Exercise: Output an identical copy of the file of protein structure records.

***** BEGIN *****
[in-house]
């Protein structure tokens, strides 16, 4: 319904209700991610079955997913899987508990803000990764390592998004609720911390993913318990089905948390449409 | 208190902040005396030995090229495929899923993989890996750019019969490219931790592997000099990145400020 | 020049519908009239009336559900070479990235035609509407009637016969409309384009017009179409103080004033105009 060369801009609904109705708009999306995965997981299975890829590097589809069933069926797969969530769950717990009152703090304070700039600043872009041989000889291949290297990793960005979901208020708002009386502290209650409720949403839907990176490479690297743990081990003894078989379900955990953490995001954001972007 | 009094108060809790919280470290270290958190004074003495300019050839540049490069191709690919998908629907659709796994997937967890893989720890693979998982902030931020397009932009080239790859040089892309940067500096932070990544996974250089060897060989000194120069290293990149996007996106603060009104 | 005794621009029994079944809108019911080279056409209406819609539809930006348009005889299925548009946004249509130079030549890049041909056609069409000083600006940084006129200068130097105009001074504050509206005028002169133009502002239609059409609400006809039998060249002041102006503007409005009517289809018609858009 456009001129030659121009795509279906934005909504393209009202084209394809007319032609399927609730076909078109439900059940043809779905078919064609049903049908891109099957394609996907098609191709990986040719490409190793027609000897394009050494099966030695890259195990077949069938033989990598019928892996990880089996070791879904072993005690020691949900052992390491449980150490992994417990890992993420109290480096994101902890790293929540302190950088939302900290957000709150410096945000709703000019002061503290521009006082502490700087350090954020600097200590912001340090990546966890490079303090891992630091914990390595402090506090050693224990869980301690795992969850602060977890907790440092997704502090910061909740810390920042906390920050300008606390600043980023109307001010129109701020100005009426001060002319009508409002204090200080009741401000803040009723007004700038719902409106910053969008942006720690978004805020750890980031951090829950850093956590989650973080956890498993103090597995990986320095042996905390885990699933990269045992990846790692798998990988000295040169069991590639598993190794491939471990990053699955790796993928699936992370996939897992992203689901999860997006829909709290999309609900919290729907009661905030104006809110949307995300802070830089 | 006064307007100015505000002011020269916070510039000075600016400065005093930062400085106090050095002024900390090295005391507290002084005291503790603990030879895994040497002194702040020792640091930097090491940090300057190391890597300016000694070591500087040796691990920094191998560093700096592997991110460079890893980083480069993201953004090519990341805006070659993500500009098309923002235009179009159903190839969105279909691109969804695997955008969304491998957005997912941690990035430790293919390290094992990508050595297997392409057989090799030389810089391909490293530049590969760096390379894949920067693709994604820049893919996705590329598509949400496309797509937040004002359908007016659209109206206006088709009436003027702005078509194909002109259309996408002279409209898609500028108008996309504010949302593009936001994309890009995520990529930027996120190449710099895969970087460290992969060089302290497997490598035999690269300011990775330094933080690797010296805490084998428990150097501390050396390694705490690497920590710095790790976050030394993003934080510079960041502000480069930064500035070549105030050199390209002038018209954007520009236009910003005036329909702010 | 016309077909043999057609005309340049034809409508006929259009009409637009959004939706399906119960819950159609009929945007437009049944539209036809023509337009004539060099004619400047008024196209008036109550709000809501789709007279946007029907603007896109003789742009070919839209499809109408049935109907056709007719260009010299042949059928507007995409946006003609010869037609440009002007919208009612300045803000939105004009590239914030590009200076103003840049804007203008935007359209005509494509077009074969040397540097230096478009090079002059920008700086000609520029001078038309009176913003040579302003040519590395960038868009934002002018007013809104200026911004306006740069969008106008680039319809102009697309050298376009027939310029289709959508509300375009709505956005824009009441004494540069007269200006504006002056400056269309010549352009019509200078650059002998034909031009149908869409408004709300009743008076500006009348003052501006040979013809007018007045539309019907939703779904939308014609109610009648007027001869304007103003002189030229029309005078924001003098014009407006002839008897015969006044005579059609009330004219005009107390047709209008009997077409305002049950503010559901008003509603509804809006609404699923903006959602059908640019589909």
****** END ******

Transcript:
[in-house]
């Protein structure tokens, strides 16, 4: 319904209700991610079955997913899987508990803000990764390592998004609720911390993913318990089905948390449409 | 208190902040005396030995090229495929899923993989890996750019019969490219931790592997000099990145400020 | 020049519908009239009336559900070479990235035609509407009637016969409309384009017009179409103080004033105009 060369801009609904109705708009999306995965997981299975890829590097589809069933069926797969969530769950717990009152703090304070700039600043872009041989000889291949290297990793960005979901208020708002009386502290209650409720949403839907990176490479690297743990081990003894078989379900955990953490995001954001972007 | 009094108060809790919280470290270290958190004074003495300019050839540049490069191709690919998908629907659709796994997937967890893989720890693979998982902030931020397009932009080239790859040089892309940067500096932070990544996974250089060897060989000194120069290293990149996007996106603060009104 | 005794621009029994079944809108019911080279056409209406819609539809930006348009005889299925548009946004249509130079030549890049041909056609069409000083600006940084006129200068130097105009001074504050509206005028002169133009502002239609059409609400006809039998060249002041102006503007409005009517289809018609858009 456009001129030659121009795509279906934005909504393209009202084209394809007319032609399927609730076909078109439900059940043809779905078919064609049903049908891109099957394609996907098609191709990986040719490409190793027609000897394009050494099966030695890259195990077949069938033989990598019928892996990880089996070791879904072993005690020691949900052992390491449980150490992994417990890992993420109290480096994101902890790293929540302190950088939302900290957000709150410096945000709703000019002061503290521009006082502490700087350090954020600097200590912001340090990546966890490079303090891992630091914990390595402090506090050693224990869980301690795992969850602060977890907790440092997704502090910061909740810390920042906390920050300008606390600043980023109307001010129109701020100005009426001060002319009508409002204090200080009741401000803040009723007004700038719902409106910053969008942006720690978004805020750890980031951090829950850093956590989650973080956890498993103090597995990986320095042996905390885990699933990269045992990846790692798998990988000295040169069991590639598993190794491939471990990053699955790796993928699936992370996939897992992203689901999860997006829909709290999309609900919290729907009661905030104006809110949307995300802070830089 | 006064307007100015505000002011020269916070510039000075600016400065005093930062400085106090050095002024900390090295005391507290002084005291503790603990030879895994040497002194702040020792640091930097090491940090300057190391890597300016000694070591500087040796691990920094191998560093700096592997991110460079890893980083480069993201953004090519990341805006070659993500500009098309923002235009179009159903190839969105279909691109969804695997955008969304491998957005997912941690990035430790293919390290094992990508050595297997392409057989090799030389810089391909490293530049590969760096390379894949920067693709994604820049893919996705590329598509949400496309797509937040004002359908007016659209109206206006088709009436003027702005078509194909002109259309996408002279409209898609500028108008996309504010949302593009936001994309890009995520990529930027996120190449710099895969970087460290992969060089302290497997490598035999690269300011990775330094933080690797010296805490084998428990150097501390050396390694705490690497920590710095790790976050030394993003934080510079960041502000480069930064500035070549105030050199390209002038018209954007520009236009910003005036329909702010 | 016309077909043999057609005309340049034809409508006929259009009409637009959004939706399906119960819950159609009929945007437009049944539209036809023509337009004539060099004619400047008024196209008036109550709000809501789709007279946007029907603007896109003789742009070919839209499809109408049935109907056709007719260009010299042949059928507007995409946006003609010869037609440009002007919208009612300045803000939105004009590239914030590009200076103003840049804007203008935007359209005509494509077009074969040397540097230096478009090079002059920008700086000609520029001078038309009176913003040579302003040519590395960038868009934002002018007013809104200026911004306006740069969008106008680039319809102009697309050298376009027939310029289709959508509300375009709505956005824009009441004494540069007269200006504006002056400056269309010549352009019509200078650059002998034909031009149908869409408004709300009743008076500006009348003052501006040979013809007018007045539309019907939703779904939308014609109610009648007027001869304007103003002189030229029309005078924001003098014009407006002839008897015969006044005579059609009330004219005009107390047709209008009997077409305002049950503010559901008003509603509804809006609404699923903006959602059908640019589909």